My third justification for raising the Takada Count is closely related to the second. Igarashi, who also recently came back from an injury, was used in last night’s game in front of Lim. I was very tempted to raise the count yesterday because of the four run cushion, but I sympathized with the ‘desperation quotient’. Using Lim in two non-save situations in a row is borderline criminal considering that the team has a very important home series against the Giants that starts tomorrow.

And to return to Matsuoka, I should have raised the Takada Count on Tuesday, but I was waiting to hear a little more support for such a move. I now realize that I was wrong to be so objective. A quick look at Matsuoka’s results over the past three weeks does not indicate a temporary slump–he has clearly lost all ability to command both his pitches and the strike zone. This is obviously related to fatigue, and he needs to be rested if he is to be of any use during the final two weeks of the season (which includes a significant number of key make-up games at Jingu which could make or break Takada’s career).

If Matsuoka is not dropped to the farm team tomorrow, then we will have further justification that Takada is playing favorites. Either way, the Takada Count grew today because we were given further evidence today that the manager does not learn from his mistakes.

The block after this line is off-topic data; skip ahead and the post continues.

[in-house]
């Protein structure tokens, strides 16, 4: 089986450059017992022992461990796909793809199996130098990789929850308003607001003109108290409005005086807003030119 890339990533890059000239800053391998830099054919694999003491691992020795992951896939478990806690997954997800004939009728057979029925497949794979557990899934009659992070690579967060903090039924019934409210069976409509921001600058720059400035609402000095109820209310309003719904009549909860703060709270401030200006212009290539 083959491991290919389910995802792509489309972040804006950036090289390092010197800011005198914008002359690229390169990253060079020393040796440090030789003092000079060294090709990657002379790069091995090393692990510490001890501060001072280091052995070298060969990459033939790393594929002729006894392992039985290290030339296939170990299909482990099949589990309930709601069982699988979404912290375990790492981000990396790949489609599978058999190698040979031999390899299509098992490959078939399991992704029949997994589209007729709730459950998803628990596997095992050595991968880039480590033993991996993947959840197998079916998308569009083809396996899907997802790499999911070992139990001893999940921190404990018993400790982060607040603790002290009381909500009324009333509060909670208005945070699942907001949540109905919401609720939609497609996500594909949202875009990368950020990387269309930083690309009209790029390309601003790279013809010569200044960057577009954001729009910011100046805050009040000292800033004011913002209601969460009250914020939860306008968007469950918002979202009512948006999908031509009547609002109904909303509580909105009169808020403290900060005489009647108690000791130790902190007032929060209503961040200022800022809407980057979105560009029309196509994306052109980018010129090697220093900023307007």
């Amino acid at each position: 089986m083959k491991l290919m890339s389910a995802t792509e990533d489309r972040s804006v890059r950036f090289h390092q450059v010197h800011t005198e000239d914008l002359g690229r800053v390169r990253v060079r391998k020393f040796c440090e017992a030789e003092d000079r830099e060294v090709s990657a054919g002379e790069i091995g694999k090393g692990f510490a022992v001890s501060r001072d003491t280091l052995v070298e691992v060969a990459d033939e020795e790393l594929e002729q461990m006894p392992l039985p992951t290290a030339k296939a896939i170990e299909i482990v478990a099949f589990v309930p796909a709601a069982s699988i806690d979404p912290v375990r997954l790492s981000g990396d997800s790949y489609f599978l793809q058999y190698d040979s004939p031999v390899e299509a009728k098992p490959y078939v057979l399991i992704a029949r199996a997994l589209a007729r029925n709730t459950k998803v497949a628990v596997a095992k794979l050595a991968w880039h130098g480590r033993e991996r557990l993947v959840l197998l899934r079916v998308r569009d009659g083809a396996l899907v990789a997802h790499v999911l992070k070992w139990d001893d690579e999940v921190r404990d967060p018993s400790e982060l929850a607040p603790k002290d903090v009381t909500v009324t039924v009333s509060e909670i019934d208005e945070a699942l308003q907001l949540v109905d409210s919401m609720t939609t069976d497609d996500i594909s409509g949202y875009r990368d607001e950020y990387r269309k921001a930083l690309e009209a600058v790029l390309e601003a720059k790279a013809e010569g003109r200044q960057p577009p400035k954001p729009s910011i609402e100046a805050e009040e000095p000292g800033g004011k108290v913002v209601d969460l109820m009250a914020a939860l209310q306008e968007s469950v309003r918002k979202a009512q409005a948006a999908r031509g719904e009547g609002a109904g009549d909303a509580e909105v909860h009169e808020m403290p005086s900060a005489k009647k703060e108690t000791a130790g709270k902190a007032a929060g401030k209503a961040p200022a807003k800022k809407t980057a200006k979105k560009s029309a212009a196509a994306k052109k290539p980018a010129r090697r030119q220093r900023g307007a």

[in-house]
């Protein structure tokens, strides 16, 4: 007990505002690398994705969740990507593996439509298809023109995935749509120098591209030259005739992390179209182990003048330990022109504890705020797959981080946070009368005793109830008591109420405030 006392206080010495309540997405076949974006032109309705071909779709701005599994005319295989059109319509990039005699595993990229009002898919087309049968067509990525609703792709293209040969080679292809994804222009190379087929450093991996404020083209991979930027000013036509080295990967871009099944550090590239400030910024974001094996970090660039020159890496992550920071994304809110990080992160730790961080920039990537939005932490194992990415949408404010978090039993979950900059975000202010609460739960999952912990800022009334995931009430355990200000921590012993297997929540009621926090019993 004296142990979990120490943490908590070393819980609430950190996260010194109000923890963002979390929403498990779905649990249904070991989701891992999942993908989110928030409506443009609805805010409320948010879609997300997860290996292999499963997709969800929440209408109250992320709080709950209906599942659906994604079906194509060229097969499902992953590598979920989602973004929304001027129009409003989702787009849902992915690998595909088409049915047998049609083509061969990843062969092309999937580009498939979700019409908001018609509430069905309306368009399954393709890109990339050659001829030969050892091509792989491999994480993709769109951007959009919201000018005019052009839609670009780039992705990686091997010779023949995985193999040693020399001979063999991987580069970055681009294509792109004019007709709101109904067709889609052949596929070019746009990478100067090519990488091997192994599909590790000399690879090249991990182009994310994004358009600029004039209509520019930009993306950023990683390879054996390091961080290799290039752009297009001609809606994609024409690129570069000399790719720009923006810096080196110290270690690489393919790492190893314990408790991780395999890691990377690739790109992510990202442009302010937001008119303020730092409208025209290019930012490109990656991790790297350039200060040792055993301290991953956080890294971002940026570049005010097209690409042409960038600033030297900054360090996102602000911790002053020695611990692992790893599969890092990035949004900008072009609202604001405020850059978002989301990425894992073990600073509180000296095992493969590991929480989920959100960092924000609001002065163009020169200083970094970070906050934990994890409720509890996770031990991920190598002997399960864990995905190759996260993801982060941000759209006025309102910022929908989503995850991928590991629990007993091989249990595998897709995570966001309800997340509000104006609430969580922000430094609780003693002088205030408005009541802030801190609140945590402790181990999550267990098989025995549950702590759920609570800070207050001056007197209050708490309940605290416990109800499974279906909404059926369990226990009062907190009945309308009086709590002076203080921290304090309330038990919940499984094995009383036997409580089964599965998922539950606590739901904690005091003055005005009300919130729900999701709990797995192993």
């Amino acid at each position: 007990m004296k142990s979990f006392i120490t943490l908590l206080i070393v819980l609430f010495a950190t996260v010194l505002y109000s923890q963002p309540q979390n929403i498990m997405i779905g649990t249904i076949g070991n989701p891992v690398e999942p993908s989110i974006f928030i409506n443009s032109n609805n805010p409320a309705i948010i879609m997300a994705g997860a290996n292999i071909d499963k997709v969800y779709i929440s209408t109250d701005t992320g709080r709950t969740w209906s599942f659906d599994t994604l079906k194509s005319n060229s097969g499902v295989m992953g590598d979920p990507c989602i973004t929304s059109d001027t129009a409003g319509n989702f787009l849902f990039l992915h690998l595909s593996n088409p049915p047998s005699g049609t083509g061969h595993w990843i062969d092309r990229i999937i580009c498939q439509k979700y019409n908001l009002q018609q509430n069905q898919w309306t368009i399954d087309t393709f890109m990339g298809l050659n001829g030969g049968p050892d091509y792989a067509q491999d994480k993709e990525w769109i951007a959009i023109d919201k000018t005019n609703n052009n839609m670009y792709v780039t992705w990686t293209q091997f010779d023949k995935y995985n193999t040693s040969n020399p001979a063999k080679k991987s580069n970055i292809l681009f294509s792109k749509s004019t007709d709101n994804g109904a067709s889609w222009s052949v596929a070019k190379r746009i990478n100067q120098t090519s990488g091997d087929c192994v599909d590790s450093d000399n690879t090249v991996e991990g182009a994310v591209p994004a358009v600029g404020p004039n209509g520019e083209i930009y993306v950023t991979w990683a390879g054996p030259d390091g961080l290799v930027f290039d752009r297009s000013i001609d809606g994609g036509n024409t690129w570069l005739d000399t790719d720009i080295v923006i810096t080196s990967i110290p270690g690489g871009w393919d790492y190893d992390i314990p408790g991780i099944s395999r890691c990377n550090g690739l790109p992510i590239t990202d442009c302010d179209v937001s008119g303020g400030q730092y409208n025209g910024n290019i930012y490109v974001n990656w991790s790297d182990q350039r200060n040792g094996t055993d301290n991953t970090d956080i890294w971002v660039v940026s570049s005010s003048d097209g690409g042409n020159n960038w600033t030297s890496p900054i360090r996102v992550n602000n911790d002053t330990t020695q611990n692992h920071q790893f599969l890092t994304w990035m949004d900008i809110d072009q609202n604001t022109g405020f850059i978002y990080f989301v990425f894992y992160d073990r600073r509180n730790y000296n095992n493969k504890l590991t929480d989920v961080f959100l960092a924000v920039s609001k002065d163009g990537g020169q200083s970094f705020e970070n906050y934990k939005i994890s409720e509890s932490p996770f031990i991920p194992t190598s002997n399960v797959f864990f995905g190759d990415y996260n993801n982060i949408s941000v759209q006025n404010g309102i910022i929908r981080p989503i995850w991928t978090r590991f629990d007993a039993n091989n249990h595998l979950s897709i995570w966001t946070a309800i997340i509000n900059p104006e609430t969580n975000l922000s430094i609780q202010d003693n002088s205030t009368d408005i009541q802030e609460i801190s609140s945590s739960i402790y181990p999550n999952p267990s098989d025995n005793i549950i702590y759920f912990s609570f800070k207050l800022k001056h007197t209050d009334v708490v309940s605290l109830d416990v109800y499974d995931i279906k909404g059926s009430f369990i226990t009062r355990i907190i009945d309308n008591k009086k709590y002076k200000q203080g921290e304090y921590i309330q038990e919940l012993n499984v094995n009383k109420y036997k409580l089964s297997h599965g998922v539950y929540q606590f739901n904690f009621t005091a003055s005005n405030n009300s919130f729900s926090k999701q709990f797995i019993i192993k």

TAKADA COUNT: 12

Anyway, I should mention the competence on display as well.

Lee (3.06) pitched a clean second, and Oshimoto (2.67) got three quick outs (like Matsuoka before him, he threw only eight pitches) after the three runs given up by number 21.

Lim’s ERA shrank to 1.56 after a perfect ninth.

On offense, both Kawashima and Aoki had multi-hit games. The number two and three hitters added a walk each as well, and Kawashima notched an rbi thanks to his home run.

The Swallows and the biggest momentum they’ve been able to muster in six weeks runs headlong into Yomiuri tomorrow night (6 pm start).

About Christopher Pellegrini

Christopher is a budding sabermetrician and long-time supporter of Tokyo's more lovable team, the Swallows. He has publicly volunteered, several times, that he plans to buy the team at some point in the future. When he finally runs the joint, it is likely that he will fine any player who swings at the first pitch or sac bunts (unless it's a pitcher, of course). Follow him on Twitter: @chrispellegrini

  • Jingu Bleacher Bum

    Whoa, a winning streak. But the good news is that with the Tigers loss, the Swallows are now back within a half game of third place, but for how long?

  • zunlin

    Beware also about the Lee usage, he needs rest but he’s playing too much in the last 2 weeks.

    Yuki finds the win he deserved in the last outing.He’s the only one, together with Ishikawa, that i’m trusting in this period.

  • Okay. Now I know why Takada sucks, lol.

  • Christopher